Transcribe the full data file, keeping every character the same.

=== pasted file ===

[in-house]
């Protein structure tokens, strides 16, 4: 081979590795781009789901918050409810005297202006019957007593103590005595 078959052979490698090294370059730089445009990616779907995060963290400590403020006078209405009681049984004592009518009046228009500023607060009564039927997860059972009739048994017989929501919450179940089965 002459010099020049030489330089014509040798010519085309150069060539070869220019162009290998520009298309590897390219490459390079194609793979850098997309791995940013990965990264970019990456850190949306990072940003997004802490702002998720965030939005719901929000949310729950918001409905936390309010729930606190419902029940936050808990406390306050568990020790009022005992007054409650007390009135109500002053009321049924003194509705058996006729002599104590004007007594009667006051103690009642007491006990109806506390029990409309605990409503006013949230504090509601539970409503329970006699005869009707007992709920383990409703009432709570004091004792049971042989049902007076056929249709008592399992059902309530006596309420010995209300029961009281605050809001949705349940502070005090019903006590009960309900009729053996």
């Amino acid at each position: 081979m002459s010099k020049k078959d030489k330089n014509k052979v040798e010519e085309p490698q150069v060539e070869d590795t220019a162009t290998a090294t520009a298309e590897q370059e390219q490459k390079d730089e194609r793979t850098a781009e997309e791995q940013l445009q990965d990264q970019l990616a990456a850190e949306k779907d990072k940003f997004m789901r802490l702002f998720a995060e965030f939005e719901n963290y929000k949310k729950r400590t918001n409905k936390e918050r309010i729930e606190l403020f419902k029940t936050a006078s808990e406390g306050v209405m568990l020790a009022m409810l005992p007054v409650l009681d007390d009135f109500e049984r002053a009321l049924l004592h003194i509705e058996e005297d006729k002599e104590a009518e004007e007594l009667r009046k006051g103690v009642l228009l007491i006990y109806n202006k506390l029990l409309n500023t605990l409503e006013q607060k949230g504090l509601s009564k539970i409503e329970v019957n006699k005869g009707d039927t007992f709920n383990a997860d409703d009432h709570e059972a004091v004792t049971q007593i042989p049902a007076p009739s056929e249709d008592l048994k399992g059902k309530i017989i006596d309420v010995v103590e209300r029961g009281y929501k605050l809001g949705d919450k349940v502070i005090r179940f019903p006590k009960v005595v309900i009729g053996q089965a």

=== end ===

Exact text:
[in-house]
């Protein structure tokens, strides 16, 4: 081979590795781009789901918050409810005297202006019957007593103590005595 078959052979490698090294370059730089445009990616779907995060963290400590403020006078209405009681049984004592009518009046228009500023607060009564039927997860059972009739048994017989929501919450179940089965 002459010099020049030489330089014509040798010519085309150069060539070869220019162009290998520009298309590897390219490459390079194609793979850098997309791995940013990965990264970019990456850190949306990072940003997004802490702002998720965030939005719901929000949310729950918001409905936390309010729930606190419902029940936050808990406390306050568990020790009022005992007054409650007390009135109500002053009321049924003194509705058996006729002599104590004007007594009667006051103690009642007491006990109806506390029990409309605990409503006013949230504090509601539970409503329970006699005869009707007992709920383990409703009432709570004091004792049971042989049902007076056929249709008592399992059902309530006596309420010995209300029961009281605050809001949705349940502070005090019903006590009960309900009729053996």
């Amino acid at each position: 081979m002459s010099k020049k078959d030489k330089n014509k052979v040798e010519e085309p490698q150069v060539e070869d590795t220019a162009t290998a090294t520009a298309e590897q370059e390219q490459k390079d730089e194609r793979t850098a781009e997309e791995q940013l445009q990965d990264q970019l990616a990456a850190e949306k779907d990072k940003f997004m789901r802490l702002f998720a995060e965030f939005e719901n963290y929000k949310k729950r400590t918001n409905k936390e918050r309010i729930e606190l403020f419902k029940t936050a006078s808990e406390g306050v209405m568990l020790a009022m409810l005992p007054v409650l009681d007390d009135f109500e049984r002053a009321l049924l004592h003194i509705e058996e005297d006729k002599e104590a009518e004007e007594l009667r009046k006051g103690v009642l228009l007491i006990y109806n202006k506390l029990l409309n500023t605990l409503e006013q607060k949230g504090l509601s009564k539970i409503e329970v019957n006699k005869g009707d039927t007992f709920n383990a997860d409703d009432h709570e059972a004091v004792t049971q007593i042989p049902a007076p009739s056929e249709d008592l048994k399992g059902k309530i017989i006596d309420v010995v103590e209300r029961g009281y929501k605050l809001g949705d919450k349940v502070i005090r179940f019903p006590k009960v005595v309900i009729g053996q089965a």